The Barnes & Noble Review
The System of the World, the third and concluding volume of Neal Stephenson's shelf-bending Baroque Cycle (Quicksilver and The Confusion), brings the epic historical saga to its thrilling -- and truly awe-inspiring -- conclusion.
Set in the early 18th century and featuring a diverse cast of characters that includes alchemists, philosophers, mathematicians, spies, thieves, pirates, and royalty, The System of the World follows Daniel Waterhouse, an unassuming philosopher and confidant to some of the most brilliant minds of the age, as he returns to England to try and repair the rift between geniuses Sir Isaac Newton and Gottfried Wilhelm Leibniz. After reluctantly leaving his family in Boston, Waterhouse arrives in England and is almost killed by a mysterious Infernal Device. Having been away from the war-decimated country for two decades, Waterhouse quickly learns that although many things have changed, there is still violent revolution simmering just beneath the surface of seemingly civilized society. With Queen Anne deathly ill and Tories and Whigs jostling for political supremacy, Waterhouse and Newton vow to figure out who is trying to kill certain scientists and decipher the riddle behind the legend of King Solomon's gold, a mythical hoard of precious metal with miraculous properties.
Arguably one of the most ambitious -- and most researched -- stories ever written, Stephenson's Baroque Cycle is set in one of the most turbulent and exciting times in human history. Filled with wild adventure, political intrigue, social upheaval, civilization-changing discoveries, cabalistic mysticism, and even a little romance, this massive saga is worth its weight in (Solomon's) gold.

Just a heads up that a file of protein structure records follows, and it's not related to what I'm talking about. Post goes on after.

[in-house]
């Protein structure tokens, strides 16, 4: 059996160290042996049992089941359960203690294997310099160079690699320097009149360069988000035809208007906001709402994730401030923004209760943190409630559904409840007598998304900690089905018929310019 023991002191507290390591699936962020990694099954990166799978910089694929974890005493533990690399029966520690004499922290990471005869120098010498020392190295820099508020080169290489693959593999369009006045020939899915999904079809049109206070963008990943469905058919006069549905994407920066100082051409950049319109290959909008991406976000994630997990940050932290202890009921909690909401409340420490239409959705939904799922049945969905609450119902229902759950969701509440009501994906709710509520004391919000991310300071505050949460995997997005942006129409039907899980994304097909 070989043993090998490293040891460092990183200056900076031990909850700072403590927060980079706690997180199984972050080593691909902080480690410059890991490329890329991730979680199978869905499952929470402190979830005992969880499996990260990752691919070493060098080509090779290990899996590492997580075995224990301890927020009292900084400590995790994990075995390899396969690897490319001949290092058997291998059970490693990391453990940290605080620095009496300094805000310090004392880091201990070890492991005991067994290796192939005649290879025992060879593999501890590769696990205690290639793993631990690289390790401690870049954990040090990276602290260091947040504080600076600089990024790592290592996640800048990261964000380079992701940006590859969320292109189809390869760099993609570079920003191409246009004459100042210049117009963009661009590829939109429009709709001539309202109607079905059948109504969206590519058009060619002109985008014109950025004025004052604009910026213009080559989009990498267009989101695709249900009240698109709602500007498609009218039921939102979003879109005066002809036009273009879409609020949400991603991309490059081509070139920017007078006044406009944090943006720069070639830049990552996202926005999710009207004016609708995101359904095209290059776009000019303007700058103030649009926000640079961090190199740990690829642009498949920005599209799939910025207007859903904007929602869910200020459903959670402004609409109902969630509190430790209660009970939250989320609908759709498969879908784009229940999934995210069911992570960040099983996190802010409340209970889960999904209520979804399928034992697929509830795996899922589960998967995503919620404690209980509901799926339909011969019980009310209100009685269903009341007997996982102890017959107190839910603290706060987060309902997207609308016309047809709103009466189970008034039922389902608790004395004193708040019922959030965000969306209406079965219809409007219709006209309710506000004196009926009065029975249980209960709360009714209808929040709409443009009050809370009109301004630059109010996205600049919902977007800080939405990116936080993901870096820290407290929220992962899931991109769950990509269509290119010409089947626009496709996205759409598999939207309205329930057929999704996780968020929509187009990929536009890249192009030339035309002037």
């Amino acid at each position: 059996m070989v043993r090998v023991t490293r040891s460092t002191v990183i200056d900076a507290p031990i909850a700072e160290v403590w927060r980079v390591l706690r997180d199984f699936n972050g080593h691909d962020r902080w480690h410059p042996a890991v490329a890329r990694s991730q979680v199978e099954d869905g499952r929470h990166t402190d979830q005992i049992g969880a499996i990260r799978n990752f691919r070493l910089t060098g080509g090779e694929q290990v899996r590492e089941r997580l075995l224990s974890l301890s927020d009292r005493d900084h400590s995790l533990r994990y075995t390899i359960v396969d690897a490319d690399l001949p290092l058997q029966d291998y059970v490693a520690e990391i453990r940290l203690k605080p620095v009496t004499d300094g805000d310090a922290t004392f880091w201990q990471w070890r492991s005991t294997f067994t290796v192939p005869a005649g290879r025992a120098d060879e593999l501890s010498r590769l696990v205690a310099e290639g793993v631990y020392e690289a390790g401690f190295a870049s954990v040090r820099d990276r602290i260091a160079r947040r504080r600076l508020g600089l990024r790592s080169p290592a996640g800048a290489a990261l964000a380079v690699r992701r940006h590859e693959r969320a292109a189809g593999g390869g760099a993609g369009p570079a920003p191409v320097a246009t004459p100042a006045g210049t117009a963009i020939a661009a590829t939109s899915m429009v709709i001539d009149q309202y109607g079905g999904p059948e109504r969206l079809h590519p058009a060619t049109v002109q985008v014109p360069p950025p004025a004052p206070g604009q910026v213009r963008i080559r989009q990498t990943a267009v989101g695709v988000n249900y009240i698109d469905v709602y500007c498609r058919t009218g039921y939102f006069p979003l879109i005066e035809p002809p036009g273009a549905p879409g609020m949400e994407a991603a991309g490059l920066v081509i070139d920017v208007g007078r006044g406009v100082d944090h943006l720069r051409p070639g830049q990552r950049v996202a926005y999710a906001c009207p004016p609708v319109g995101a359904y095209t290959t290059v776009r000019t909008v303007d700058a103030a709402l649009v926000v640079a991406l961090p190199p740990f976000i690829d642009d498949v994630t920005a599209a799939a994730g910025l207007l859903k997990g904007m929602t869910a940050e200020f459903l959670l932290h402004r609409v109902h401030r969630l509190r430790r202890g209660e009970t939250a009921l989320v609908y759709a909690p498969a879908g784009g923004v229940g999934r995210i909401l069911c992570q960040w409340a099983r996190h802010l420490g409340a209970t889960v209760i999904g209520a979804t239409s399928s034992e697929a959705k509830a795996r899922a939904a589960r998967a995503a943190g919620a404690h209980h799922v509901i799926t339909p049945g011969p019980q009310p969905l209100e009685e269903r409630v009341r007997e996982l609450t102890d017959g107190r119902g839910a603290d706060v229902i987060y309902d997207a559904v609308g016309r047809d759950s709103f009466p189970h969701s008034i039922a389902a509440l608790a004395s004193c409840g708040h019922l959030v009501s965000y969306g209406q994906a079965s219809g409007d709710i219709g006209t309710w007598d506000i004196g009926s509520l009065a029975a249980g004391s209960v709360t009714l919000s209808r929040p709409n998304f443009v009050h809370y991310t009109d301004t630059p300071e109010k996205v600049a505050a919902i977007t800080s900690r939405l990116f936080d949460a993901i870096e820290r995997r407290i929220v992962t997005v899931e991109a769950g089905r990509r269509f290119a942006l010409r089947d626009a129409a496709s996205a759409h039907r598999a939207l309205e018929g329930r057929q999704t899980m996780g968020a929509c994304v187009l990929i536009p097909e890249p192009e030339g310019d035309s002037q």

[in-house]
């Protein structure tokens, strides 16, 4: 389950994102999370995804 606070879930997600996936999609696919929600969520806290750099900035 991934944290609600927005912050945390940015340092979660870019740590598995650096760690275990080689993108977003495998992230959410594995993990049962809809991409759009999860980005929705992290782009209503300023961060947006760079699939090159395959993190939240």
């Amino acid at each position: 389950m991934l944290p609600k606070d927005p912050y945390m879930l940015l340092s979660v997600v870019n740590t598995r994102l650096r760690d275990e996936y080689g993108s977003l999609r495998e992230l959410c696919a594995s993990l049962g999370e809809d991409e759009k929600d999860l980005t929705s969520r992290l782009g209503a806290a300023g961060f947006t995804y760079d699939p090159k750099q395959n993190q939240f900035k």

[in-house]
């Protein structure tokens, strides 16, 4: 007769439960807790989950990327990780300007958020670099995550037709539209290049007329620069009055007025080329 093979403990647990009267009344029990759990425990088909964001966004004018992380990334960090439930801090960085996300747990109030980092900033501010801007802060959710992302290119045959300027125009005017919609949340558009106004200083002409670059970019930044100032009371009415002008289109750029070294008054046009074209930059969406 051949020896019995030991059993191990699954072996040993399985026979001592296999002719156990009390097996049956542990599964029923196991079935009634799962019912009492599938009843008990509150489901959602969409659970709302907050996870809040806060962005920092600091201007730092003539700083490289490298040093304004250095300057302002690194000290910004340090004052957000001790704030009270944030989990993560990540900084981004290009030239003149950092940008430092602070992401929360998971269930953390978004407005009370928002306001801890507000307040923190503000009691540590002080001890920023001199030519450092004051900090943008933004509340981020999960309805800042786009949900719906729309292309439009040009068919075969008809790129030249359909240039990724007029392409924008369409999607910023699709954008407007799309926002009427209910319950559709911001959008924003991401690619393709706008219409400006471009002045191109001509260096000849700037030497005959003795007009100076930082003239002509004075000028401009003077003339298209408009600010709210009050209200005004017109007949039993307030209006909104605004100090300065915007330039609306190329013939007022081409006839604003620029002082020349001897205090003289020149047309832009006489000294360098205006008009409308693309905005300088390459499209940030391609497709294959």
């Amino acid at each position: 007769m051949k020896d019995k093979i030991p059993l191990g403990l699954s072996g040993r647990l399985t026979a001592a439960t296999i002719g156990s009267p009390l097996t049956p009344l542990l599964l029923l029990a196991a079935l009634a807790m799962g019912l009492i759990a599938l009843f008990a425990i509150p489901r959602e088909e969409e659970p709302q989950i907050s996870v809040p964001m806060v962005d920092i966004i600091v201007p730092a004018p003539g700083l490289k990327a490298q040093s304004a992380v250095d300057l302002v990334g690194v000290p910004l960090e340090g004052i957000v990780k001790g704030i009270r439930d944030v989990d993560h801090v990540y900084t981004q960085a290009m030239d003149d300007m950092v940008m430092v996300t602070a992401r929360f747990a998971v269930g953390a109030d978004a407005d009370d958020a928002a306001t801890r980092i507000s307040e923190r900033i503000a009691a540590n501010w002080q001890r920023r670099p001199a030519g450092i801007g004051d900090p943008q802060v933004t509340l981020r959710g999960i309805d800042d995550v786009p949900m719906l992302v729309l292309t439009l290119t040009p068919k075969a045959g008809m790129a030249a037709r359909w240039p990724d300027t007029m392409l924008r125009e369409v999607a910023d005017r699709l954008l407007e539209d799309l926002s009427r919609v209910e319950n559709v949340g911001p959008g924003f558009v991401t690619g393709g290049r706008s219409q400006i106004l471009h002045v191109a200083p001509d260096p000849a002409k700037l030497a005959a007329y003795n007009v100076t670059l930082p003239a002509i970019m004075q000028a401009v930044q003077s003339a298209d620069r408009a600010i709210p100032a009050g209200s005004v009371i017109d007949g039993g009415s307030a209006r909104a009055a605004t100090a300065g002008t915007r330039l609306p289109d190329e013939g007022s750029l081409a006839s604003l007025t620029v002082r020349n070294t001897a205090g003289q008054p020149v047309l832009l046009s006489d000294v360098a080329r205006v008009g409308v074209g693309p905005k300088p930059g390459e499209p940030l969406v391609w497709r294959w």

Paul Goat Allen
The colossal and impressive third volume (after Quicksilver and The Confusion) of Stephenson's magisterial exploration of the origins of the modern world in the scientific revolution of the baroque era begins in 1714. Daniel Waterhouse has returned to England, hoping to mediate the feud between Sir Isaac Newton and Leibniz, both of whom claim to have discovered the calculus and neither of whom is showing much scientific rationality in the dispute. This brawl takes place against the background of the imminent death of Queen Anne, which threatens a succession crisis as Jacobite (Stuart, Catholic) sympathizers confront supporters of the Hanoverian succession. Aside from the potential effect of the outcome on the intellectual climate of England, these political maneuverings are notable for the role played by trilogy heroine Eliza de la Zour, who is now wielding her influence over Caroline of Ansbach, consort of the Hanoverian heir. Eliza has risen from the streets to the nobility without losing any of her creativity or her talents as a schemer; nor has outlaw Jack Shaftoe lost any of his wiliness. What he may have lost is discretion, since he oversteps the boundaries of both law and good sense far enough to narrowly escape the hangman. In the end, reluctant hero Waterhouse prevails against the machinations of everybody else, and scientific (if not sweet) reason wins by a nose. The symbol of that victory is the inventor Thomas Newcomen standing (rather like a cock crowing) atop the boiler of one of his first steam engines. This final volume in the cycle is another magnificent portrayal of an era, well worth the long slog it requires of Stephenson's many devoted readers. Agent, Liz Darhansoff at Darhansoff, Verrill, Feldman Literary Agents. 6-city author tour. (Oct.) Copyright 2004 Reed Business Information.